Despite receiving millions of dollars annually from his song catalogs, a forensic accountant testified yesterday that Michael year after year, spent more than he earned, including $30 million in annual debt payments.
William R. Ackerman, testifying as a defense witness on behalf of AEG Live, offered a detailed look at Michael’s finances, telling jurors that he spent money on donations to charity, gifts, travel, art and furniture.
“He spent a lot of money on jewellery,” Ackerman said with a chuckle.
Neverland Valley Ranch, which Ackerman called “a mini-theme park,” with its maintenance staff, zoo and train that travelled around the property, was also a huge drain on his income, the certified public accountant testified.
Still, he said, “consistently, his largest expenditure was interest expense. He spent a ton of money on interest.”
Michael’s biggest expense was $30 million in annual payments on his debt when he died in 2009.
Interest on the loans grew over the years, ranging from a little less than 7% to 16.8% annually, Ackerman said. As early as 1993, Michael owed $30 million, a figure that grew to $140 million by 1998. From June 2001 through June 2009, his debt increased by about $170 million. When he died, Ackerman said he owed $400 million to $500 million.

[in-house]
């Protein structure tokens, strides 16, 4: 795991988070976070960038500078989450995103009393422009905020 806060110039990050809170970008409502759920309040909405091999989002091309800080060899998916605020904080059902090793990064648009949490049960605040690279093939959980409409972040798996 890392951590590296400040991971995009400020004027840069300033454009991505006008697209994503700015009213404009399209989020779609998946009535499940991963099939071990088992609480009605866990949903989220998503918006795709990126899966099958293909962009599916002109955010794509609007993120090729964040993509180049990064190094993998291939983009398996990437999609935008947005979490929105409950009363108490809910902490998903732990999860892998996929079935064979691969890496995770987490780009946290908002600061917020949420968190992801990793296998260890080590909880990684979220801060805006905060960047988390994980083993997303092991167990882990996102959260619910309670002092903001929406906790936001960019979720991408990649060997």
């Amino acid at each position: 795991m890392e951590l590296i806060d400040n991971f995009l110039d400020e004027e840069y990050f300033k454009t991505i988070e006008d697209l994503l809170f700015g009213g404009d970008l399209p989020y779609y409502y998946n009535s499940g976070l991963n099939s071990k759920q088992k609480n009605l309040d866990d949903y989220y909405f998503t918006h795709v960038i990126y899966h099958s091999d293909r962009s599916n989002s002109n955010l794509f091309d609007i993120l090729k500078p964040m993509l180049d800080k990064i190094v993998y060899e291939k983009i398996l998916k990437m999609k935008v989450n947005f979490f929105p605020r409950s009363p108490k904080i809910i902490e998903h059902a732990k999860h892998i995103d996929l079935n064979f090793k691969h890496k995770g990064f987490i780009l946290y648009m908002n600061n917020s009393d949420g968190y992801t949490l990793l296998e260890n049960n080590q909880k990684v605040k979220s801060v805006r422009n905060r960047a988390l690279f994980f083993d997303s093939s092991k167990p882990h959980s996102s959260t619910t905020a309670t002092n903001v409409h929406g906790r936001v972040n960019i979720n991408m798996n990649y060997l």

Ackerman also added that Michael had no loans after 2007, and at the time of his death, he was three to four months behind on payments for the San Fernando Valley home where his mother lived. “He was tapped out,” he said.
The CPA is the latest high-priced expert to testify in the trial and Ackerman said his company has received $825,000 for its work on the trial.
AEG Live has spent around $1.5 million on experts to testify about Michael’s financial condition, which could be a key factor in the amount of damages the firm could owe Mrs Jackson and Michael’s three children.
Michael’s debt has become a contentious issue during the trial, now in its fourth month. During testimony by a previous expert called by AEG, it was revealed that the Internal Revenue Service had valued his portion of the Sony/ATV song catalog as being worth hundreds of millions of dollars more than his total debt. But Ackerman, whose testimony is continuing, said Michael was in a “precarious financial position.” He provided details of Michael’s 1985 purchase of the ATV music catalog, which contains many Beatles songs, for $49.5 million. Michael merged it with Sony’s catalog a decade later, receiving $115 million, along with a guaranteed $6.5 million a year, which was increased to $11 million annually in 2008.
The CPA also testified that Michael’s tours in the 1990s were not money-makers. He said Michael broke even on the ‘Dangerous’ tour and lost $11.2 million on the ‘HIStory’ tour.
Debbie Rowe is expected to give evidence in the trial later this week.